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Benefits of Reading in Childhood

Some of my earliest childhood memories involved books and having story time, usually, before bed with my parents, our cherished babysitter, or my grandparents. I can still remember some of these tales word for word and many of these books have dog-eared pages as they were read repeatedly. There was nothing more exciting as a child than going to the library and coming home with a fresh stack of books to devour.

My personal experience, probably like many of you reading this, is that of a person who grew up in a privileged environment. All children around the world are not so lucky.

At CODE, we believe when you can read and write, you can do and be anything. We envision a world where every young person can pursue their education and realize their full potential as a literate, empowered, self-reliant citizen.

Raising a generation of readers means starting them young. In the developing world, according the United Nations Educational, Scientific and Cultural Organization we know that half of all children (ages 6-14) – 88% of children or 202 million – are not achieving the minimum proficiency levels in reading in sub-Saharan Africa, alone.

The benefits of reading in childhood are universal no matter where you live or your financial status. These are just some the benefits of raising an early reader:

  • Setting up children for success – Children are sponges. Why not help give them a leg up?
  • A workout for the mind – It is never too early to get those wheels turning.
  • Concentrate, concentrate – Being able to focus on one thing even just for a couple minutes at an early age is a skill itself. As children get older so too will their attention span.
  • Develop those language skills – Borrowing the lyrics from The Sounds of Music: “Let’s start at the very beginning, a very good place to start.” Remember the basics, the ABCs, letter sound and word recognition.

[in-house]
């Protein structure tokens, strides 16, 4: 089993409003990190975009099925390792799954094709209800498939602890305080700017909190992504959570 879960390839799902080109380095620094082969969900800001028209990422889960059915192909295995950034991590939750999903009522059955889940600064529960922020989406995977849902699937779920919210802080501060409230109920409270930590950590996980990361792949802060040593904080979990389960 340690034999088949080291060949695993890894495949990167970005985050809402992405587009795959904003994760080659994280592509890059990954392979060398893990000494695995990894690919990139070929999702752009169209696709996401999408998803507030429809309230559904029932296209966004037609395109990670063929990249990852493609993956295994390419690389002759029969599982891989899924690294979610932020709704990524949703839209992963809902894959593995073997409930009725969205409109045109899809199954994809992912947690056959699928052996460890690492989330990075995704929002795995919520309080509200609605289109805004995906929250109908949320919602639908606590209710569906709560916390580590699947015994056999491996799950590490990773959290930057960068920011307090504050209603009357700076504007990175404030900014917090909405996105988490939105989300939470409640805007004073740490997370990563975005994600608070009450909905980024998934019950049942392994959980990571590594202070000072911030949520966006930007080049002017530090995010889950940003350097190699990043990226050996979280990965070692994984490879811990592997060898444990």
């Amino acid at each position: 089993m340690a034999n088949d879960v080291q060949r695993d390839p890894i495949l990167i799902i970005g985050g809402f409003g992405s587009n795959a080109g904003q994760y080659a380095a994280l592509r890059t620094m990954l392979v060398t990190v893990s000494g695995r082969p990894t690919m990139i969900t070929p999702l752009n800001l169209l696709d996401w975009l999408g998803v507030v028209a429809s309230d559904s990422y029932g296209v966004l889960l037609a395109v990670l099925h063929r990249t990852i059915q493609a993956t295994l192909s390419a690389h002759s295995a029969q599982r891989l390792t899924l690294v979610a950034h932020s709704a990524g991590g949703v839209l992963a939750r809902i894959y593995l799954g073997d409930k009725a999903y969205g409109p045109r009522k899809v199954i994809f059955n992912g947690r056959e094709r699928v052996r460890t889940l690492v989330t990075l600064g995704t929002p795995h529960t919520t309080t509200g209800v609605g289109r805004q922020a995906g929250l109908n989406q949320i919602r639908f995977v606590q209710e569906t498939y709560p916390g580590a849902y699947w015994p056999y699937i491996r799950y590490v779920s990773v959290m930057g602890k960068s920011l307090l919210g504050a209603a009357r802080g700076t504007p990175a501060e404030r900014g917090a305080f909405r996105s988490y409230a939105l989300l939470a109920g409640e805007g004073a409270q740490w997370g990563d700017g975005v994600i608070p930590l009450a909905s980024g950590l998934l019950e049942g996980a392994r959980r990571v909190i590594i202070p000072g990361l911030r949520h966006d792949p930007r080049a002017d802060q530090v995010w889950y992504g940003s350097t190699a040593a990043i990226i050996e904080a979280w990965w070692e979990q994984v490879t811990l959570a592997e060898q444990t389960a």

• A thirst for knowledge – Leave your young reading fans wanting more. The more exposure to books and reading the better.
  • Imagination and creativity – Books have the power to take us to far away places where we can be superheroes or be dinosaurs. There are no limits on where the imagination can take us.
  • Social skills and interaction – Children can practice their listening skills with you as you read, and you can point and find objects featured in the book.
  • Diversity – While reading books with objects/characters or situations familiar to children, digesting books featuring a diverse cast of places, people and things opens a child’s mind to a whole world of possibilities.
  • Building empathy – In the world we live in today there are a lot of big feelings floating around. Even the tiniest of tales can teach children about sharing, caring, death, illness etc.
  • A source of fun – Make story time part of your daily routine. If you are so inclined add songs, change your voice for different characters. The options are truly endless.

For me, the greatest benefit of why reading is important in early childhood is the building of lifelong memories and bonds created by the simple act of reading with my loved ones.

As I sat down to write this blog post I thought about the Rupert Annual my sister and I received every year (we still do to this day). The books are based on a British children’s comic strip. You can opt to read the poem or full-length story version. Each book was a collection of smaller stories. When we were young, the trick at bedtime was to pick the longer version so we got to stay awake longer.

Then there was the Christmas Story. Starting some 30 years ago, my grandfather would read a modern version of the Christmas Story every year on Christmas Eve. He has since passed on but to this day my family still listens to the recording. It is our own tradition of sorts.

Perhaps it is not surprising that I now find myself the Communications Manager at CODE, an organization that promotes every child’s right to read.  CODE truly sees literacy as the key to unlocking the potential in every child and believes that being able to read is a critical step in building a brighter future for all children.

In this wacky and crazy world, I encourage each one of you to pause and take some time to read with your child or a child in your life. In addition to all the benefits of reading in childhood, you could also be creating moments that will last a lifetime.

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